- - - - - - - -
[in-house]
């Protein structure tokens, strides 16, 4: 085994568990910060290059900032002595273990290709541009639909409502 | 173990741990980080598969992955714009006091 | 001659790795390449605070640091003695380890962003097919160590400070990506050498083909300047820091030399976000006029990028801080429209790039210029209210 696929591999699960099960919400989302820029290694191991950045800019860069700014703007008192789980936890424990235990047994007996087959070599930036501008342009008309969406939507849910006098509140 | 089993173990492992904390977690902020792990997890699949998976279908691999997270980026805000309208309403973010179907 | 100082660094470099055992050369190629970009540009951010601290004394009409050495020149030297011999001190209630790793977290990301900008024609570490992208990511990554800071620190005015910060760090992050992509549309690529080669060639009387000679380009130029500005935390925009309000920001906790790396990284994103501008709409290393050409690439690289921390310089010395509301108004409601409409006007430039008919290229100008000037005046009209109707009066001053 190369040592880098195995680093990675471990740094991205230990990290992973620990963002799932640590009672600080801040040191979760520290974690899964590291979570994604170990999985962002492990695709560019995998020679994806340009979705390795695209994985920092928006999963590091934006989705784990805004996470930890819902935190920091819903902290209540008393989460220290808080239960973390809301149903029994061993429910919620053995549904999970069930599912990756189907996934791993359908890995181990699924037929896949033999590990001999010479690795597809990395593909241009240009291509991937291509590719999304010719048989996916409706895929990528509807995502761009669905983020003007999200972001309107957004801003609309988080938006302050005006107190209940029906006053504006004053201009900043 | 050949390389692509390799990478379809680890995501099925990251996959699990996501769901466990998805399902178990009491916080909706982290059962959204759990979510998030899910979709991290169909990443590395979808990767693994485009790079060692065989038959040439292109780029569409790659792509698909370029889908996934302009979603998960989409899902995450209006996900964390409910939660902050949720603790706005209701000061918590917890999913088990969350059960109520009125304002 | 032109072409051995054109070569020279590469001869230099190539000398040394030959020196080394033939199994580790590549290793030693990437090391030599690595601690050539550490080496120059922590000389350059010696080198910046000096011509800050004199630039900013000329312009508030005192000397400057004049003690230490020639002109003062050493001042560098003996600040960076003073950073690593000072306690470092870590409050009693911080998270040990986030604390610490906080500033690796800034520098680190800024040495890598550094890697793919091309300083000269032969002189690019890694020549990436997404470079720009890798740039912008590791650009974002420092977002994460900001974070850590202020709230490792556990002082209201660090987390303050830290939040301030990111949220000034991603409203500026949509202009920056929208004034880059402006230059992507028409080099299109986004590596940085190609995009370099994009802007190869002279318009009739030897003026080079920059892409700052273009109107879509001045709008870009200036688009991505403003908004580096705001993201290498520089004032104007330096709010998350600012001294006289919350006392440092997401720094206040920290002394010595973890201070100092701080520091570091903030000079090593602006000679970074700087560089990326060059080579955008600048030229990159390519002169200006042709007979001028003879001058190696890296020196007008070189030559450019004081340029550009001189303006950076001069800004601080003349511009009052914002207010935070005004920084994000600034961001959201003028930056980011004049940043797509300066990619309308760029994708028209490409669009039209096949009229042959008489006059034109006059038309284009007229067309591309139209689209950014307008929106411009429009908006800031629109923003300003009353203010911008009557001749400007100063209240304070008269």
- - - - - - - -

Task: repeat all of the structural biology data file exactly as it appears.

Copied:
[in-house]
């Protein structure tokens, strides 16, 4: 085994568990910060290059900032002595273990290709541009639909409502 | 173990741990980080598969992955714009006091 | 001659790795390449605070640091003695380890962003097919160590400070990506050498083909300047820091030399976000006029990028801080429209790039210029209210 696929591999699960099960919400989302820029290694191991950045800019860069700014703007008192789980936890424990235990047994007996087959070599930036501008342009008309969406939507849910006098509140 | 089993173990492992904390977690902020792990997890699949998976279908691999997270980026805000309208309403973010179907 | 100082660094470099055992050369190629970009540009951010601290004394009409050495020149030297011999001190209630790793977290990301900008024609570490992208990511990554800071620190005015910060760090992050992509549309690529080669060639009387000679380009130029500005935390925009309000920001906790790396990284994103501008709409290393050409690439690289921390310089010395509301108004409601409409006007430039008919290229100008000037005046009209109707009066001053 190369040592880098195995680093990675471990740094991205230990990290992973620990963002799932640590009672600080801040040191979760520290974690899964590291979570994604170990999985962002492990695709560019995998020679994806340009979705390795695209994985920092928006999963590091934006989705784990805004996470930890819902935190920091819903902290209540008393989460220290808080239960973390809301149903029994061993429910919620053995549904999970069930599912990756189907996934791993359908890995181990699924037929896949033999590990001999010479690795597809990395593909241009240009291509991937291509590719999304010719048989996916409706895929990528509807995502761009669905983020003007999200972001309107957004801003609309988080938006302050005006107190209940029906006053504006004053201009900043 | 050949390389692509390799990478379809680890995501099925990251996959699990996501769901466990998805399902178990009491916080909706982290059962959204759990979510998030899910979709991290169909990443590395979808990767693994485009790079060692065989038959040439292109780029569409790659792509698909370029889908996934302009979603998960989409899902995450209006996900964390409910939660902050949720603790706005209701000061918590917890999913088990969350059960109520009125304002 | 032109072409051995054109070569020279590469001869230099190539000398040394030959020196080394033939199994580790590549290793030693990437090391030599690595601690050539550490080496120059922590000389350059010696080198910046000096011509800050004199630039900013000329312009508030005192000397400057004049003690230490020639002109003062050493001042560098003996600040960076003073950073690593000072306690470092870590409050009693911080998270040990986030604390610490906080500033690796800034520098680190800024040495890598550094890697793919091309300083000269032969002189690019890694020549990436997404470079720009890798740039912008590791650009974002420092977002994460900001974070850590202020709230490792556990002082209201660090987390303050830290939040301030990111949220000034991603409203500026949509202009920056929208004034880059402006230059992507028409080099299109986004590596940085190609995009370099994009802007190869002279318009009739030897003026080079920059892409700052273009109107879509001045709008870009200036688009991505403003908004580096705001993201290498520089004032104007330096709010998350600012001294006289919350006392440092997401720094206040920290002394010595973890201070100092701080520091570091903030000079090593602006000679970074700087560089990326060059080579955008600048030229990159390519002169200006042709007979001028003879001058190696890296020196007008070189030559450019004081340029550009001189303006950076001069800004601080003349511009009052914002207010935070005004920084994000600034961001959201003028930056980011004049940043797509300066990619309308760029994708028209490409669009039209096949009229042959008489006059034109006059038309284009007229067309591309139209689209950014307008929106411009429009908006800031629109923003300003009353203010911008009557001749400007100063209240304070008269």